The traffickers also prey on the women’s beliefs.

“Some go through ritual oaths where they swear not to tell anyone what’s happening to them,” Ms Andrew said.

“Some women are raped in order to exert control. Many women have been held and raped for a number of years.

“They are fearful of the community finding out, and fearful of not being believed.”

Tara helps women aged 18 or over. Over the years, most of the victims it has seen have been African, particularly Nigerian, Thai, or from eastern Europe.

However, in recent months it has seen a rise in women from western and central Europe.

Across Scotland as a whole, there were 95 referrals of possible trafficking victims in 2010, and 39 in 2009.

UK figures are also showing an increase. There were 946 victims last year, including 712 adults and 234 children, compared with 710 in 2010, with 524 adults and 186 minors.

The Scottish Government plans to include the new statutory aggravation in its next criminal justice bill. The plans follow a summit at which the Scottish Government also promised to improve training for frontline professionals, provide better care and support for child and adult victims, and ensure more accurate data is collected in future on the number of people trafficked.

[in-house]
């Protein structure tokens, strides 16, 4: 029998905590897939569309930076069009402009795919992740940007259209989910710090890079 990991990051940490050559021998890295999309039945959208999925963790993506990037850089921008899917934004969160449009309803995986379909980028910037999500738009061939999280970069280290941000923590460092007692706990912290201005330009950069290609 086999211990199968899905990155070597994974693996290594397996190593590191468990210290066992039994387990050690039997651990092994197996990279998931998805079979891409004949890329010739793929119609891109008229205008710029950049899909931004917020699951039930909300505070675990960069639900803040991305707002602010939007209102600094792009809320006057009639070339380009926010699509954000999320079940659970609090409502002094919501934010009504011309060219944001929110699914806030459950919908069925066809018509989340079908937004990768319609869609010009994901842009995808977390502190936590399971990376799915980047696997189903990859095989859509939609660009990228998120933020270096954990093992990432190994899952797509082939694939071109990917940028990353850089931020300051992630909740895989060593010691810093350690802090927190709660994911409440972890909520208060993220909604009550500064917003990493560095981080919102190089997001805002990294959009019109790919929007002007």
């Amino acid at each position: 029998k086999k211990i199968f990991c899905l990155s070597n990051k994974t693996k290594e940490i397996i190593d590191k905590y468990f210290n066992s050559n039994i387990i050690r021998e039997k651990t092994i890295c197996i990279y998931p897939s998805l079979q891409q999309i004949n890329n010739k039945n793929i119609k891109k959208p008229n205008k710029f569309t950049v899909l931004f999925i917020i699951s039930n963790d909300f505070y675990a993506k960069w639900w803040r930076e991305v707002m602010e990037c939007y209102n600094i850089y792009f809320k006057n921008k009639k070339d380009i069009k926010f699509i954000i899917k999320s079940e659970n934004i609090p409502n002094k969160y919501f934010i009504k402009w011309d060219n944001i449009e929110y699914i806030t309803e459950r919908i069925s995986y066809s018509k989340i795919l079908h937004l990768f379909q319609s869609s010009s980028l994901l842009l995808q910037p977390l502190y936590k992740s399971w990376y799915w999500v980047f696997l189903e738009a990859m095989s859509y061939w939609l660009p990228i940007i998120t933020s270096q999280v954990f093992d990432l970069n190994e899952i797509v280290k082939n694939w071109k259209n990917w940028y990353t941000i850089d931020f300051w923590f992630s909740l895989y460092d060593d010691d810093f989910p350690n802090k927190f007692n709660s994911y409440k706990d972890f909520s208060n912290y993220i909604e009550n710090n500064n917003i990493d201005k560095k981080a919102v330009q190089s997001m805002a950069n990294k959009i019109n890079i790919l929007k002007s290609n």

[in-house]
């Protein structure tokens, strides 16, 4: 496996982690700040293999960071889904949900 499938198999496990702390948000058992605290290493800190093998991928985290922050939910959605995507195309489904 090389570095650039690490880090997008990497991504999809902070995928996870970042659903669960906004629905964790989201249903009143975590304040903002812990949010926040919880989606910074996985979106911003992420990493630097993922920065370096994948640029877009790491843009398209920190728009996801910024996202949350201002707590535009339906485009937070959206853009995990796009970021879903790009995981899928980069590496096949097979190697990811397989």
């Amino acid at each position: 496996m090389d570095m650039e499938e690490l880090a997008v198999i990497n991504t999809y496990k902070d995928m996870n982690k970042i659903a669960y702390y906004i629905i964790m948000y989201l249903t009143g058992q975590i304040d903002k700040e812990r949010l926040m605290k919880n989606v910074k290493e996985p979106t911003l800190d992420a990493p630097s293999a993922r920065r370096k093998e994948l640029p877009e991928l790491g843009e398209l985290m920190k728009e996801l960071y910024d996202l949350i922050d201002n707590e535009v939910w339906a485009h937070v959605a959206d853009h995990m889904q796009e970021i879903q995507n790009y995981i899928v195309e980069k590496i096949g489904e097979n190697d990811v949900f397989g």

After it becomes law, someone charged with rape or assault could be charged with crimes aggravated by human trafficking, which could lead to a stiffer punishment.

David Harvie, of the Crown Office and Procurator Fiscal Service, said: “What it enables us to do is lead evidence about the motivation behind other types of criminality, giving the person sentencing the proper nature of the offending. One would hope, given the sinister nature of this modern day slavery, the courts would consider that should have a significant impact on their sentence.”